Altar of Oblivion - The Seven Spirits
Shadow Kingdom Records
Doom Metal
7 songs (40' 53")
Release year: 2019
Shadow Kingdom Records
Reviewed by Andy

The Seven Spirits raises the melodic doom sound of Altar of Oblivion a notch or two, a welcome change in a band previously high in technical skill but reluctant to embrace sheer earthshaking power. There still isn't a lot of grit in their sound, and there are places where the band softens the music instead of applying crushing pressure, but the band's riffing and Mik Mentor's operatic baritone result in memorable moments here.

While the first track is a bit repetitive, and a few tunes still have more quiet introspection than a listener may like, the descending bassline of No One Left almost immediately displays the band's power/doom sound at its best -- I'm reminded almost of a doom version of Euphoreon, especially on Language of the Dead. The melodies are simple, but the amount of volume and bass-driven heaviness -- the bass gets a lot of room to shine on this production, which gives the guitars an exceptionally firm foundation -- gives Mentor's funereal delivery its air of grand sorrow even at the band's fastest. Which, incidentally, is where they have their greatest success.

That's underscored by the fact that whenever they let up on the heaviness and try to do anything quieter or slower, the wind in their sails slackens. Their keyboard/clean guitar combinations aren't bad, they're just nothing to write home about. But The Seven Spirits embraces their epic tendencies more than ever before, meaning that for every quiet moment, the persevering listener is rewarded with crushing riffs fronted by a twin-guitar melody wailing over the wreckage. As in the previous couple of albums, the songs are kept fairly short and tightly structured; nothing is allowed to try the listener's patience.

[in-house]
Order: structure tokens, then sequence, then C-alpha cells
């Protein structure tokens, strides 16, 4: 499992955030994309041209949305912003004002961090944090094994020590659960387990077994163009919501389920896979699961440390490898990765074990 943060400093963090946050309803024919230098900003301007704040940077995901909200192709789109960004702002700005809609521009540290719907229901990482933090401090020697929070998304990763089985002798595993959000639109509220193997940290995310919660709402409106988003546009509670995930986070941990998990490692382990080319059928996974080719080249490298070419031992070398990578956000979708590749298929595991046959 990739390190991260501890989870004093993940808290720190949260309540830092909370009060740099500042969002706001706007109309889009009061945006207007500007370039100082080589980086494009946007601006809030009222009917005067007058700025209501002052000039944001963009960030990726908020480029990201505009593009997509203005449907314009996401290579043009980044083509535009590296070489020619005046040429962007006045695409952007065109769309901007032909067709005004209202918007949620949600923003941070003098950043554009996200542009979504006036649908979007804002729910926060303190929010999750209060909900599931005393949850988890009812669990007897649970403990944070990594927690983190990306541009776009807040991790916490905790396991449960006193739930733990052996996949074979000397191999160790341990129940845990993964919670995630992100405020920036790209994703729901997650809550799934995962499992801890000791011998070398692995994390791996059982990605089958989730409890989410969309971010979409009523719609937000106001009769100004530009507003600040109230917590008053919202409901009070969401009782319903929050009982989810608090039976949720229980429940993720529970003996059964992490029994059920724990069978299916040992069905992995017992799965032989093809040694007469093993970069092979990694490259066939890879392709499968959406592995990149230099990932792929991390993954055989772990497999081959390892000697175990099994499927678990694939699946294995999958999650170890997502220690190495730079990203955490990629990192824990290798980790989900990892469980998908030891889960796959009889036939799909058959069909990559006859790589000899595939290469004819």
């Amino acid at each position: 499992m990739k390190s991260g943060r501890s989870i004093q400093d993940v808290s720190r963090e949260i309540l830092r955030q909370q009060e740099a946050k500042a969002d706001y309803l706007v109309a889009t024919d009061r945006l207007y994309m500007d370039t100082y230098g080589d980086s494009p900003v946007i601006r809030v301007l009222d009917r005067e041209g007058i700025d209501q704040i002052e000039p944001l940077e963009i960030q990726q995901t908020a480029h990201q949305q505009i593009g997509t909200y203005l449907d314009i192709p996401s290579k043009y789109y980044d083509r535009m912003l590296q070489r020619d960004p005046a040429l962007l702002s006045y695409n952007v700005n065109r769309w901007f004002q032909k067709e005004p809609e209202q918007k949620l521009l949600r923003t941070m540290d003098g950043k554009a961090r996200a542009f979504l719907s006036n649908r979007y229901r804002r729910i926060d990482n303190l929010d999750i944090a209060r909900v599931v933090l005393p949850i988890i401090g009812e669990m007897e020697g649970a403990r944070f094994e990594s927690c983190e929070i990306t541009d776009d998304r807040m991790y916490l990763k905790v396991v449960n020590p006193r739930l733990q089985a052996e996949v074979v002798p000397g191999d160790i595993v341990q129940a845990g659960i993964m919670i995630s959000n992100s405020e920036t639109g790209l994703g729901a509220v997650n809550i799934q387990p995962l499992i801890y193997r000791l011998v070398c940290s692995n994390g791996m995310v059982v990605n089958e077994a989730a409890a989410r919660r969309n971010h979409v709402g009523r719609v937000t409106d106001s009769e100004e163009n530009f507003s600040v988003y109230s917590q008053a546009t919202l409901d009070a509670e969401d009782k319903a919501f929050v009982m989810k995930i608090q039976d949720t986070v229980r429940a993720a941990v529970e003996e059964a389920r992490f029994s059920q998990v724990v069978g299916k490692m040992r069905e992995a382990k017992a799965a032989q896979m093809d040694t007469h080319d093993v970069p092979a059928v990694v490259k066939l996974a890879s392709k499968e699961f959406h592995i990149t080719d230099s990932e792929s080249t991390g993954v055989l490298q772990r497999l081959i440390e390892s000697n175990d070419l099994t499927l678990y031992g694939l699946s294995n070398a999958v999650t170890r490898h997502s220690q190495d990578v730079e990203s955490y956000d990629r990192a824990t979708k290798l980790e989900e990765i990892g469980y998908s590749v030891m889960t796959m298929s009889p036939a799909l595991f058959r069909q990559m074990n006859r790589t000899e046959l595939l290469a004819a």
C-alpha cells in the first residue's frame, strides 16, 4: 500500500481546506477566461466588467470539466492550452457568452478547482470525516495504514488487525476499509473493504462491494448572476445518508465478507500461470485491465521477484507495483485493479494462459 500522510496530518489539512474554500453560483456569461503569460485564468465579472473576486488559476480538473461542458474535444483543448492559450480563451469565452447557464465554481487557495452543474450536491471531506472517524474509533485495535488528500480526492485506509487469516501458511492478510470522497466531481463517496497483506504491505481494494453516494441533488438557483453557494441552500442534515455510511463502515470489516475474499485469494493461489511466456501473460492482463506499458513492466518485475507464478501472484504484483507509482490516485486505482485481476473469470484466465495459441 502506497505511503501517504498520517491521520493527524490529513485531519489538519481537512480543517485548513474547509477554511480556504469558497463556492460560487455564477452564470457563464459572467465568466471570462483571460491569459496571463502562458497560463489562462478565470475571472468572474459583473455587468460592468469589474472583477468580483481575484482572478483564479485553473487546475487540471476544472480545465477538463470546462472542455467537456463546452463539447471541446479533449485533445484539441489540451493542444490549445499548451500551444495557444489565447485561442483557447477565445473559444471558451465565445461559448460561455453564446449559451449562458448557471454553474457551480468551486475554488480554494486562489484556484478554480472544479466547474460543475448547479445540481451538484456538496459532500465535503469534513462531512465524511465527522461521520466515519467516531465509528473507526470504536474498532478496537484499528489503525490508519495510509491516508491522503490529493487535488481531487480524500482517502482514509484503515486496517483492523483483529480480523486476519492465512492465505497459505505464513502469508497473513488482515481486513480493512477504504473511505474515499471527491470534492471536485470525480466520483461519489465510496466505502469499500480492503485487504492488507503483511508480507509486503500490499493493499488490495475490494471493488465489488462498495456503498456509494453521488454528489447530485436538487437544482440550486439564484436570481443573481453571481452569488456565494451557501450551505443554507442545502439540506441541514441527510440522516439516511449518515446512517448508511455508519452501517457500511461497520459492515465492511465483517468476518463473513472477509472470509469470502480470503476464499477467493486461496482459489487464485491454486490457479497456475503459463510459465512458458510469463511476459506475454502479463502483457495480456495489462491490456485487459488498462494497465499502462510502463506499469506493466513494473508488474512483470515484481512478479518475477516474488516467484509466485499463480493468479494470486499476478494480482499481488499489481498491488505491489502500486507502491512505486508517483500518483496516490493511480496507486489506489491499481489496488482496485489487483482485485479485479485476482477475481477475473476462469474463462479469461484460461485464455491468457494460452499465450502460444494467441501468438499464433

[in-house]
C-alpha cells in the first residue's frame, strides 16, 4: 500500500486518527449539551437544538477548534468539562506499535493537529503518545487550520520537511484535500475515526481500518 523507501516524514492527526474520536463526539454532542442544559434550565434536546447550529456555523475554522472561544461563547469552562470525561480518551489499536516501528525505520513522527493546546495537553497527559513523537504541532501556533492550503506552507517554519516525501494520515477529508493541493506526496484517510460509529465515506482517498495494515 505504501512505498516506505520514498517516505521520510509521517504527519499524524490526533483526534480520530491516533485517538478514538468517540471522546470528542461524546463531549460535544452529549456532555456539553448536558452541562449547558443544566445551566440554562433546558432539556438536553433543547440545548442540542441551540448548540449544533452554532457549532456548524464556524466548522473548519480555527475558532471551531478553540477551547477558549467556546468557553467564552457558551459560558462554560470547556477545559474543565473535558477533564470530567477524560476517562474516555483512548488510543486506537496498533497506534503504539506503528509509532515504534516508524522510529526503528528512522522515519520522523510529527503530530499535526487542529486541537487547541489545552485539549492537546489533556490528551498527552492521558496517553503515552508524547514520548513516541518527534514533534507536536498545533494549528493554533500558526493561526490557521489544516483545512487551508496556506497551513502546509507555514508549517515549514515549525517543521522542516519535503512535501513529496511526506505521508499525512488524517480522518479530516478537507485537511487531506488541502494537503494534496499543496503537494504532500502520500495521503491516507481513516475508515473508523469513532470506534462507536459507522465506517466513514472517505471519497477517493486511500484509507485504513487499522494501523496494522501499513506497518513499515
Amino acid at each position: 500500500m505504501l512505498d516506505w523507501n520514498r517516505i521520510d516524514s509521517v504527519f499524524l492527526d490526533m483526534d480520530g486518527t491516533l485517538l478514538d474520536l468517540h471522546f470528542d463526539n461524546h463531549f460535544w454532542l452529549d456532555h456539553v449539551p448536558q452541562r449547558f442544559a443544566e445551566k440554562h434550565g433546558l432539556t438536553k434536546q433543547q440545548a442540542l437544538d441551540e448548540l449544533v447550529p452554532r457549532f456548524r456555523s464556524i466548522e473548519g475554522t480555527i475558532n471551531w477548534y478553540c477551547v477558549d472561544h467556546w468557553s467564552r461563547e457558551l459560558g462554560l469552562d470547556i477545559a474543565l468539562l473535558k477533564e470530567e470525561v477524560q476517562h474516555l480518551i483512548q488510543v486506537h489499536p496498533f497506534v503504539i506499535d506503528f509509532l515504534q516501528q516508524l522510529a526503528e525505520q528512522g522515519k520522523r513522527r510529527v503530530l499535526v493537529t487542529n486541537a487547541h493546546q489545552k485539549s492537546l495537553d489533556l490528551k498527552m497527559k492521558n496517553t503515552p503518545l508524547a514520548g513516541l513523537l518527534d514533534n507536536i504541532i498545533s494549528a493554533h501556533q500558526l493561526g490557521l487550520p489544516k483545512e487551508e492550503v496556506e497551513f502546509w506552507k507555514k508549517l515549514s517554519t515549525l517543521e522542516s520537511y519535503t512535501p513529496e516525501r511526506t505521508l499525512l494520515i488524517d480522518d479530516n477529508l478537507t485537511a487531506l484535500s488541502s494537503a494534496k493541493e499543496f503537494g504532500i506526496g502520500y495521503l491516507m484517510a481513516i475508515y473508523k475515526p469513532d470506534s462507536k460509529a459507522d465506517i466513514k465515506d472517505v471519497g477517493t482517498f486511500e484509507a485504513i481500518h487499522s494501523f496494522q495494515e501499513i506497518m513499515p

Listeners who wished for a heavier atmosphere from Altar of Oblivion are likely to be pleased this go-around. While retaining a taste for the soft and the clean at times, The Seven Spirits delivers a version of their sound that has the volume knob turned markedly higher.

Killing Songs :
No One Left, Language of the Dead, Solemn Messiah
Andy quoted 84 / 100
Other albums by Altar of Oblivion that we have reviewed:
Altar of Oblivion - Barren Grounds reviewed by Alex and quoted 77 / 100
Altar of Oblivion - Grand Gesture of Defiance reviewed by Alex and quoted 85 / 100
Altar of Oblivion - Sinews of Anguish reviewed by Alex and quoted 76 / 100
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